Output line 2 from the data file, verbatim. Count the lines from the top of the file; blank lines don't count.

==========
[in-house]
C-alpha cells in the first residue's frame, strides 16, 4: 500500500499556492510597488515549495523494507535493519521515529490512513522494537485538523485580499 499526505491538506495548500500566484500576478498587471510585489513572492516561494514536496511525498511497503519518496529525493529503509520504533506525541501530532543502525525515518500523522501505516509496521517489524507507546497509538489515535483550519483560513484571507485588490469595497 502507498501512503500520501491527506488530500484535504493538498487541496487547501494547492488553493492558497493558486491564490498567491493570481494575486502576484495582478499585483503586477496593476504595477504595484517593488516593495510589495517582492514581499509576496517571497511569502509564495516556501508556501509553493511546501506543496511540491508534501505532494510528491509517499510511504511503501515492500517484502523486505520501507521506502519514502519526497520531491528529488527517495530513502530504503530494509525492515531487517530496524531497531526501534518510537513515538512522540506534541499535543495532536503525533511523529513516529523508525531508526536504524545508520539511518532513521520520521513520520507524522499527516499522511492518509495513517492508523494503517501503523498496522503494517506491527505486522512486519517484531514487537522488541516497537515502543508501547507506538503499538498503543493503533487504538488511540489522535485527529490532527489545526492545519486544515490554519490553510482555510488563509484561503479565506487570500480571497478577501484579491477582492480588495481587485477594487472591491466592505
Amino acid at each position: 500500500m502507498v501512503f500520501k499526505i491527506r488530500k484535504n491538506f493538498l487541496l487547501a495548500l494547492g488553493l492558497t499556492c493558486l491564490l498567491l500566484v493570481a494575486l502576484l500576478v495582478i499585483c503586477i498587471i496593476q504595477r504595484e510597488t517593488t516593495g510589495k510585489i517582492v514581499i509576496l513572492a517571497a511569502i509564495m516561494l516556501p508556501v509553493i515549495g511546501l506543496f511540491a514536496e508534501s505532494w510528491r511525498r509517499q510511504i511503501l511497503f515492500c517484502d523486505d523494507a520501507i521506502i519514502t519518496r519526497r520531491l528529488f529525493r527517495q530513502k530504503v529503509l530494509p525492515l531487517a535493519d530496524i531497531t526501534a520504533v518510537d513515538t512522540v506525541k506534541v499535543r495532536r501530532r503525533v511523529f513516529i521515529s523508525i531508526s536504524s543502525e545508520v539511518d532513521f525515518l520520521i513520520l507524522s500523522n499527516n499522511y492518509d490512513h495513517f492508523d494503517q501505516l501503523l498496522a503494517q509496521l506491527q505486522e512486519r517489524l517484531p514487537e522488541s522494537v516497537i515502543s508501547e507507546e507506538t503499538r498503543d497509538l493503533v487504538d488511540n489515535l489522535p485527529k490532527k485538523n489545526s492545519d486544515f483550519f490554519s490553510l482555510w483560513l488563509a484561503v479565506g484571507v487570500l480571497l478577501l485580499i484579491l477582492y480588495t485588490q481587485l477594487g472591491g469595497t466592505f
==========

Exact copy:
C-alpha cells in the first residue's frame, strides 16, 4: 500500500499556492510597488515549495523494507535493519521515529490512513522494537485538523485580499 499526505491538506495548500500566484500576478498587471510585489513572492516561494514536496511525498511497503519518496529525493529503509520504533506525541501530532543502525525515518500523522501505516509496521517489524507507546497509538489515535483550519483560513484571507485588490469595497 502507498501512503500520501491527506488530500484535504493538498487541496487547501494547492488553493492558497493558486491564490498567491493570481494575486502576484495582478499585483503586477496593476504595477504595484517593488516593495510589495517582492514581499509576496517571497511569502509564495516556501508556501509553493511546501506543496511540491508534501505532494510528491509517499510511504511503501515492500517484502523486505520501507521506502519514502519526497520531491528529488527517495530513502530504503530494509525492515531487517530496524531497531526501534518510537513515538512522540506534541499535543495532536503525533511523529513516529523508525531508526536504524545508520539511518532513521520520521513520520507524522499527516499522511492518509495513517492508523494503517501503523498496522503494517506491527505486522512486519517484531514487537522488541516497537515502543508501547507506538503499538498503543493503533487504538488511540489522535485527529490532527489545526492545519486544515490554519490553510482555510488563509484561503479565506487570500480571497478577501484579491477582492480588495481587485477594487472591491466592505